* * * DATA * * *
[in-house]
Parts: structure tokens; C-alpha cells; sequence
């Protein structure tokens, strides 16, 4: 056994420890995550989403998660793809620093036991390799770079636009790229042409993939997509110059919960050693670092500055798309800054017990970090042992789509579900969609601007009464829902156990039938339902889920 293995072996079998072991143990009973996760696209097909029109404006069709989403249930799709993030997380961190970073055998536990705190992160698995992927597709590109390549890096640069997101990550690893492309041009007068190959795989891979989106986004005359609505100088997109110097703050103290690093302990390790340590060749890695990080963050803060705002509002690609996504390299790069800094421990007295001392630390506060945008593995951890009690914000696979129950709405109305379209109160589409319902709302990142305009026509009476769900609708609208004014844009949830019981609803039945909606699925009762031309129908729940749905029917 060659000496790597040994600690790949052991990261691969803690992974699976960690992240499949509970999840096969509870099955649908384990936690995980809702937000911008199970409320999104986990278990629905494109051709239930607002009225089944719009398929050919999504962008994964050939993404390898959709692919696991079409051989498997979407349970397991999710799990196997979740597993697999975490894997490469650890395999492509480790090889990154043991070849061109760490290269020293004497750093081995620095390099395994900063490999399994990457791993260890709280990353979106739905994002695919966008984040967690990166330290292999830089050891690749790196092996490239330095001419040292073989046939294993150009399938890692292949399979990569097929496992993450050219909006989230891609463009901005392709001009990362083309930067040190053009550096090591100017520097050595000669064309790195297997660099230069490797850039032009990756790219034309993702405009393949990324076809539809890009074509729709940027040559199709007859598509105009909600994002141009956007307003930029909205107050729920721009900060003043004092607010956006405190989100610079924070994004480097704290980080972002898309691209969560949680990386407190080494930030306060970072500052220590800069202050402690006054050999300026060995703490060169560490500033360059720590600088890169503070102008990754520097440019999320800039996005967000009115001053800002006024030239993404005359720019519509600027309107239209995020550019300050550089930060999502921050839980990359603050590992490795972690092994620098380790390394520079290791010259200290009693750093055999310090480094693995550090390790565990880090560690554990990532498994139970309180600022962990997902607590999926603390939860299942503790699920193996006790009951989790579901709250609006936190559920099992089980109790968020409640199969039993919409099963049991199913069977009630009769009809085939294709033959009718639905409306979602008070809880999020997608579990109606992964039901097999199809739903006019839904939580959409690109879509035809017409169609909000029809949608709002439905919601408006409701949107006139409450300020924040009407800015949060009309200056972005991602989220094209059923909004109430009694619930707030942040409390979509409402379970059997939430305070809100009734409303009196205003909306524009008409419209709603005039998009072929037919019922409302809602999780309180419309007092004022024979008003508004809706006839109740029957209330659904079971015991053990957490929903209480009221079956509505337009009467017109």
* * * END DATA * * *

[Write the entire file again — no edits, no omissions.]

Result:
[in-house]
Parts: structure tokens; C-alpha cells; sequence
């Protein structure tokens, strides 16, 4: 056994420890995550989403998660793809620093036991390799770079636009790229042409993939997509110059919960050693670092500055798309800054017990970090042992789509579900969609601007009464829902156990039938339902889920 293995072996079998072991143990009973996760696209097909029109404006069709989403249930799709993030997380961190970073055998536990705190992160698995992927597709590109390549890096640069997101990550690893492309041009007068190959795989891979989106986004005359609505100088997109110097703050103290690093302990390790340590060749890695990080963050803060705002509002690609996504390299790069800094421990007295001392630390506060945008593995951890009690914000696979129950709405109305379209109160589409319902709302990142305009026509009476769900609708609208004014844009949830019981609803039945909606699925009762031309129908729940749905029917 060659000496790597040994600690790949052991990261691969803690992974699976960690992240499949509970999840096969509870099955649908384990936690995980809702937000911008199970409320999104986990278990629905494109051709239930607002009225089944719009398929050919999504962008994964050939993404390898959709692919696991079409051989498997979407349970397991999710799990196997979740597993697999975490894997490469650890395999492509480790090889990154043991070849061109760490290269020293004497750093081995620095390099395994900063490999399994990457791993260890709280990353979106739905994002695919966008984040967690990166330290292999830089050891690749790196092996490239330095001419040292073989046939294993150009399938890692292949399979990569097929496992993450050219909006989230891609463009901005392709001009990362083309930067040190053009550096090591100017520097050595000669064309790195297997660099230069490797850039032009990756790219034309993702405009393949990324076809539809890009074509729709940027040559199709007859598509105009909600994002141009956007307003930029909205107050729920721009900060003043004092607010956006405190989100610079924070994004480097704290980080972002898309691209969560949680990386407190080494930030306060970072500052220590800069202050402690006054050999300026060995703490060169560490500033360059720590600088890169503070102008990754520097440019999320800039996005967000009115001053800002006024030239993404005359720019519509600027309107239209995020550019300050550089930060999502921050839980990359603050590992490795972690092994620098380790390394520079290791010259200290009693750093055999310090480094693995550090390790565990880090560690554990990532498994139970309180600022962990997902607590999926603390939860299942503790699920193996006790009951989790579901709250609006936190559920099992089980109790968020409640199969039993919409099963049991199913069977009630009769009809085939294709033959009718639905409306979602008070809880999020997608579990109606992964039901097999199809739903006019839904939580959409690109879509035809017409169609909000029809949608709002439905919601408006409701949107006139409450300020924040009407800015949060009309200056972005991602989220094209059923909004109430009694619930707030942040409390979509409402379970059997939430305070809100009734409303009196205003909306524009008409419209709603005039998009072929037919019922409302809602999780309180419309007092004022024979008003508004809706006839109740029957209330659904079971015991053990957490929903209480009221079956509505337009009467017109």